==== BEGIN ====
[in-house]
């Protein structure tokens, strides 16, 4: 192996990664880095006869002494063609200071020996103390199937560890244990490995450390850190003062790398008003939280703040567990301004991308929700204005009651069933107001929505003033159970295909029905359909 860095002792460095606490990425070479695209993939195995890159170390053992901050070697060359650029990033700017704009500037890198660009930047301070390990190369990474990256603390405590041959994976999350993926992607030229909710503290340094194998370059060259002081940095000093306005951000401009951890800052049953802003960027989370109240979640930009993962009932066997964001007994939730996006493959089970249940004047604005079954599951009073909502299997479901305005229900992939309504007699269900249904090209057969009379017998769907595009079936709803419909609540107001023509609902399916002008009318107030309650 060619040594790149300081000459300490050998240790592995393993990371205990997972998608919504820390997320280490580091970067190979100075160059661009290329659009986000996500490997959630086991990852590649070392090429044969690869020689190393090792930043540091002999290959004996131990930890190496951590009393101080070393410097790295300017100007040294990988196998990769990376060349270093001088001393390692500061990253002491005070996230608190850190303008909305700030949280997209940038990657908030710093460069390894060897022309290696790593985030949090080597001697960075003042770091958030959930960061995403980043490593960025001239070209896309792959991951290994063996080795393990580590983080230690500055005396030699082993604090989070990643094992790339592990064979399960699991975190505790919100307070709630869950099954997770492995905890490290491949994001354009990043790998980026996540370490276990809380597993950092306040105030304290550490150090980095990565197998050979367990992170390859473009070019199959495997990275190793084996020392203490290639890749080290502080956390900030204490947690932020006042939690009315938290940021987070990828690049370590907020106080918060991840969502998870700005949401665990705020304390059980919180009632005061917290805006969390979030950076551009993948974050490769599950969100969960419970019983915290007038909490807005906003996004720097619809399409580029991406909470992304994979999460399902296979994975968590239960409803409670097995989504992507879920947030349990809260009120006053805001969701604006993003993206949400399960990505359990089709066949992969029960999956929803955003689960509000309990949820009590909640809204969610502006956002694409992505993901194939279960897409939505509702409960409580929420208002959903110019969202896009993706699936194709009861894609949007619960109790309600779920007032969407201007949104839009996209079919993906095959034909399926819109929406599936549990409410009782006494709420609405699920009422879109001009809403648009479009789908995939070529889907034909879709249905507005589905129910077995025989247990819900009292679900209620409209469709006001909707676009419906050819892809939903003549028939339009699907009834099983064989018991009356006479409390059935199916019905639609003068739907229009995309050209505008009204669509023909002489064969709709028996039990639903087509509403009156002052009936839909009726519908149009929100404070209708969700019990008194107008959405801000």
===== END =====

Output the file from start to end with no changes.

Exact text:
[in-house]
């Protein structure tokens, strides 16, 4: 192996990664880095006869002494063609200071020996103390199937560890244990490995450390850190003062790398008003939280703040567990301004991308929700204005009651069933107001929505003033159970295909029905359909 860095002792460095606490990425070479695209993939195995890159170390053992901050070697060359650029990033700017704009500037890198660009930047301070390990190369990474990256603390405590041959994976999350993926992607030229909710503290340094194998370059060259002081940095000093306005951000401009951890800052049953802003960027989370109240979640930009993962009932066997964001007994939730996006493959089970249940004047604005079954599951009073909502299997479901305005229900992939309504007699269900249904090209057969009379017998769907595009079936709803419909609540107001023509609902399916002008009318107030309650 060619040594790149300081000459300490050998240790592995393993990371205990997972998608919504820390997320280490580091970067190979100075160059661009290329659009986000996500490997959630086991990852590649070392090429044969690869020689190393090792930043540091002999290959004996131990930890190496951590009393101080070393410097790295300017100007040294990988196998990769990376060349270093001088001393390692500061990253002491005070996230608190850190303008909305700030949280997209940038990657908030710093460069390894060897022309290696790593985030949090080597001697960075003042770091958030959930960061995403980043490593960025001239070209896309792959991951290994063996080795393990580590983080230690500055005396030699082993604090989070990643094992790339592990064979399960699991975190505790919100307070709630869950099954997770492995905890490290491949994001354009990043790998980026996540370490276990809380597993950092306040105030304290550490150090980095990565197998050979367990992170390859473009070019199959495997990275190793084996020392203490290639890749080290502080956390900030204490947690932020006042939690009315938290940021987070990828690049370590907020106080918060991840969502998870700005949401665990705020304390059980919180009632005061917290805006969390979030950076551009993948974050490769599950969100969960419970019983915290007038909490807005906003996004720097619809399409580029991406909470992304994979999460399902296979994975968590239960409803409670097995989504992507879920947030349990809260009120006053805001969701604006993003993206949400399960990505359990089709066949992969029960999956929803955003689960509000309990949820009590909640809204969610502006956002694409992505993901194939279960897409939505509702409960409580929420208002959903110019969202896009993706699936194709009861894609949007619960109790309600779920007032969407201007949104839009996209079919993906095959034909399926819109929406599936549990409410009782006494709420609405699920009422879109001009809403648009479009789908995939070529889907034909879709249905507005589905129910077995025989247990819900009292679900209620409209469709006001909707676009419906050819892809939903003549028939339009699907009834099983064989018991009356006479409390059935199916019905639609003068739907229009995309050209505008009204669509023909002489064969709709028996039990639903087509509403009156002052009936839909009726519908149009929100404070209708969700019990008194107008959405801000």